With more than 24,000 extant species, the Actinopterygii is the most diverse group of vertebrates. This astonishing diversity represents not only an underexploited resource for research focused on these fishes but also a source of valuable information for comparative biology and medical science. Although the technical advances in morphology concomitant with revolutionary phylogenetic concepts have presented many challenges in ichthyology for the past half-century, spectacular progress in DNA technology provides other opportunities for research using multiple-gene or genomic data for the study of biological questions, particularly those related to the evolution of fishes. In this article, we discuss how ichthyology is changing in this new era, and how the emerging phylogenomic approach has been used to study species diversification in relation to gene and genome duplications and to resolve the complex evolutionary history of ray-finned fishes.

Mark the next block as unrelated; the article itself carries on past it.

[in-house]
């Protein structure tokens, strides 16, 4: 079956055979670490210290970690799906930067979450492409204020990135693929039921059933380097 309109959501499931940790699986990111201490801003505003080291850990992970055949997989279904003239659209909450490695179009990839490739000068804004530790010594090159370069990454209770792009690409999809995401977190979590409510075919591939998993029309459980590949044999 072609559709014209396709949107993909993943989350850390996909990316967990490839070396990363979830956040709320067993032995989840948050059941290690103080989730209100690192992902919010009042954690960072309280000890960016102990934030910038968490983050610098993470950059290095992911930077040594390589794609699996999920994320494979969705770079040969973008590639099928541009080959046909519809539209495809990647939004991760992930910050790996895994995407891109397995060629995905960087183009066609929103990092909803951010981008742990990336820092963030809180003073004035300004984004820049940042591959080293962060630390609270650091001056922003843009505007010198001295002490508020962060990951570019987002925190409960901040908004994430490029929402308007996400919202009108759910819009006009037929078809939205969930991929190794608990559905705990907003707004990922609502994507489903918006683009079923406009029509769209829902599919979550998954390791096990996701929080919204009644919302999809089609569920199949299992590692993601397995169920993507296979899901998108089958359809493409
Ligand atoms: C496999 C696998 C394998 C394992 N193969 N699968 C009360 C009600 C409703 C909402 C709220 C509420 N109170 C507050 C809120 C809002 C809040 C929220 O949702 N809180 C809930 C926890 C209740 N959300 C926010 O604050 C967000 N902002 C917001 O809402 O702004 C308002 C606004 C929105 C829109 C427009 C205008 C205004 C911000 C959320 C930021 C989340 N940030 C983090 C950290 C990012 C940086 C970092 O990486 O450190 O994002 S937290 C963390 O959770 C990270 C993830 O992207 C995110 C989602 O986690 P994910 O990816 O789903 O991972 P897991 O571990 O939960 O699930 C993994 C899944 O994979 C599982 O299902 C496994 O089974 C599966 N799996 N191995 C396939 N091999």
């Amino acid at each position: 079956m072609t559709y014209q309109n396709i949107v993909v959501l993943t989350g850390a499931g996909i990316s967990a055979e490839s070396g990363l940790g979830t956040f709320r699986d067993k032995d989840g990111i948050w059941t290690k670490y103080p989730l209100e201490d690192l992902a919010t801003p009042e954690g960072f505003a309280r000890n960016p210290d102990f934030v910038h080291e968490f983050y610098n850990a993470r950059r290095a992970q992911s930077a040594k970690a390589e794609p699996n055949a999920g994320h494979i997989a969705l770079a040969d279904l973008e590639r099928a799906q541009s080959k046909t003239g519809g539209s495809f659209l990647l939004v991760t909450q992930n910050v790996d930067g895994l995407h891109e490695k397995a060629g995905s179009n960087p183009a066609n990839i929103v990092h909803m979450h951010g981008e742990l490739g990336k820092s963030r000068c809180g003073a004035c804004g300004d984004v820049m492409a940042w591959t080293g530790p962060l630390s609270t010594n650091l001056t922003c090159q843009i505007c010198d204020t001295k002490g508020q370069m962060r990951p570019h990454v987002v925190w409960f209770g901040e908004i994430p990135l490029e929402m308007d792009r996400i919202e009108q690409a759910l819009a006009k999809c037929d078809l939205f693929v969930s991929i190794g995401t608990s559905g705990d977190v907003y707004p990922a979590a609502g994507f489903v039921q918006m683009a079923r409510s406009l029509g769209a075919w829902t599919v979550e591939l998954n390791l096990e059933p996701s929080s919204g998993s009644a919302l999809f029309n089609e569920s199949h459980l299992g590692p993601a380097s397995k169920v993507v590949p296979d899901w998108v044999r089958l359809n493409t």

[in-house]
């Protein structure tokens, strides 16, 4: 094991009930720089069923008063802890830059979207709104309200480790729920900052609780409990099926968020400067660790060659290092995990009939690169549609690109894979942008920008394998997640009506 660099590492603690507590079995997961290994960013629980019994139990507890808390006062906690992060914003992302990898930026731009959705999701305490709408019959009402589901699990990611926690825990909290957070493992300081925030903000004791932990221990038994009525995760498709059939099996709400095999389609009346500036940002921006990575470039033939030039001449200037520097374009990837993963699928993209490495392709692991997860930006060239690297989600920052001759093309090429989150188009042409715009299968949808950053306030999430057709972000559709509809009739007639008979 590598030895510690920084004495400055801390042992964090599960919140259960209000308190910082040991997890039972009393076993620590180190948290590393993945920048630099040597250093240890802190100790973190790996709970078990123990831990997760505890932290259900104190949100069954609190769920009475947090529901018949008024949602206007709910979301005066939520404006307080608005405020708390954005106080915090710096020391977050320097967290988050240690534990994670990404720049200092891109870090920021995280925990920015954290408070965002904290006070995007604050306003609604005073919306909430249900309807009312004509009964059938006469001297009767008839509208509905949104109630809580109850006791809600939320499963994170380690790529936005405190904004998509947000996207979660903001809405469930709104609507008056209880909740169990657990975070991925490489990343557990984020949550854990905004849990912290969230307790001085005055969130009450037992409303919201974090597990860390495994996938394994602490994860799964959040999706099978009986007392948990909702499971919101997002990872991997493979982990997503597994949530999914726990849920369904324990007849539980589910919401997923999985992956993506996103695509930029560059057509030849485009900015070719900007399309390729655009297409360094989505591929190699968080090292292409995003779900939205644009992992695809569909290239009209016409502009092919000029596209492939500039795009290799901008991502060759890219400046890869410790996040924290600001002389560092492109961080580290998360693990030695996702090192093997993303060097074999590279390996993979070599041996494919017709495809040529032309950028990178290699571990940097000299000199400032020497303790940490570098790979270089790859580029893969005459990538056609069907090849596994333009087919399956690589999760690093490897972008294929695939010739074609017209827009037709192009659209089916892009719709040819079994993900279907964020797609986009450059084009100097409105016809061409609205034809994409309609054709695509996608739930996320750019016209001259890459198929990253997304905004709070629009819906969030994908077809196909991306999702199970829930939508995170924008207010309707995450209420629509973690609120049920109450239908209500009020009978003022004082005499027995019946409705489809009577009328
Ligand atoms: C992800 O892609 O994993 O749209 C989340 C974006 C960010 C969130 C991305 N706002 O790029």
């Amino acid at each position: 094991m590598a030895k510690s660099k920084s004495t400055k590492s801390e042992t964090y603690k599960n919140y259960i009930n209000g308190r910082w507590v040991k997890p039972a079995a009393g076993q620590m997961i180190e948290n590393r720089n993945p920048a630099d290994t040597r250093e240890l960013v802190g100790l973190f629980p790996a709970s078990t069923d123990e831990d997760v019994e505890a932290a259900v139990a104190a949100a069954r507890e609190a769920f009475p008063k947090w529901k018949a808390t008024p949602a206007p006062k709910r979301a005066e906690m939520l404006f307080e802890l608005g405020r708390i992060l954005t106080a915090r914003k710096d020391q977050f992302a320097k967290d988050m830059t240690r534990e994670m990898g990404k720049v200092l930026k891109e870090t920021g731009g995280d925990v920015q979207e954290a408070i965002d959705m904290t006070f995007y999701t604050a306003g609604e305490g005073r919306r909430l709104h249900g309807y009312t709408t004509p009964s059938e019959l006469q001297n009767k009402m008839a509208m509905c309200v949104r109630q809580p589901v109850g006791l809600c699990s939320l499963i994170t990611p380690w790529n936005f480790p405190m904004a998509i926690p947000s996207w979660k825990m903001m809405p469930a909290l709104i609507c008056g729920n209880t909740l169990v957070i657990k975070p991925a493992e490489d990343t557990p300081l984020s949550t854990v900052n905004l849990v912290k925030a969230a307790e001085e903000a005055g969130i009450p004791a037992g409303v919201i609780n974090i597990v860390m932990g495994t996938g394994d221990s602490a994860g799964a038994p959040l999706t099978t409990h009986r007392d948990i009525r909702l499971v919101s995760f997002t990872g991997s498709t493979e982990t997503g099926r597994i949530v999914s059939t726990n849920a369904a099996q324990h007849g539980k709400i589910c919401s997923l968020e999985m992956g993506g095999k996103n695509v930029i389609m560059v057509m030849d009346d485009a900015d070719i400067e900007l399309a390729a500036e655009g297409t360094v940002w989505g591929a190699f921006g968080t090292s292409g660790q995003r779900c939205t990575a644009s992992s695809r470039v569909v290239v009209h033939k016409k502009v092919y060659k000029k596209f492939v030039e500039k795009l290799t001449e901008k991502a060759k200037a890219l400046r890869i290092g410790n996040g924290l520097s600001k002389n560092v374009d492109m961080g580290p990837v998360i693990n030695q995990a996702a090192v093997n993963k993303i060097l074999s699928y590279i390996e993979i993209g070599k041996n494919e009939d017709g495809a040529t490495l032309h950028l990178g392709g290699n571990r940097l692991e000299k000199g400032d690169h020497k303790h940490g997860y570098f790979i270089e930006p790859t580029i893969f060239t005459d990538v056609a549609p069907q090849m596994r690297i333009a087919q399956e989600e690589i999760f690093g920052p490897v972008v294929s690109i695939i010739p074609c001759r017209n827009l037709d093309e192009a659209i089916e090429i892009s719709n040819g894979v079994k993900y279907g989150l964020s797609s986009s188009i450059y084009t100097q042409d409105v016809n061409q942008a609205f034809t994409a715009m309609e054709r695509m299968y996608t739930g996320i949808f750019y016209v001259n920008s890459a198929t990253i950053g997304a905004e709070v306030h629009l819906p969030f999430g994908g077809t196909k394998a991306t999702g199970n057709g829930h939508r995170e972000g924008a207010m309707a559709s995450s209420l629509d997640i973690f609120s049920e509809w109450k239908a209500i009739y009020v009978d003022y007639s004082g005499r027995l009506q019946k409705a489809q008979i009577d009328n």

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Vol. 60 • No. 6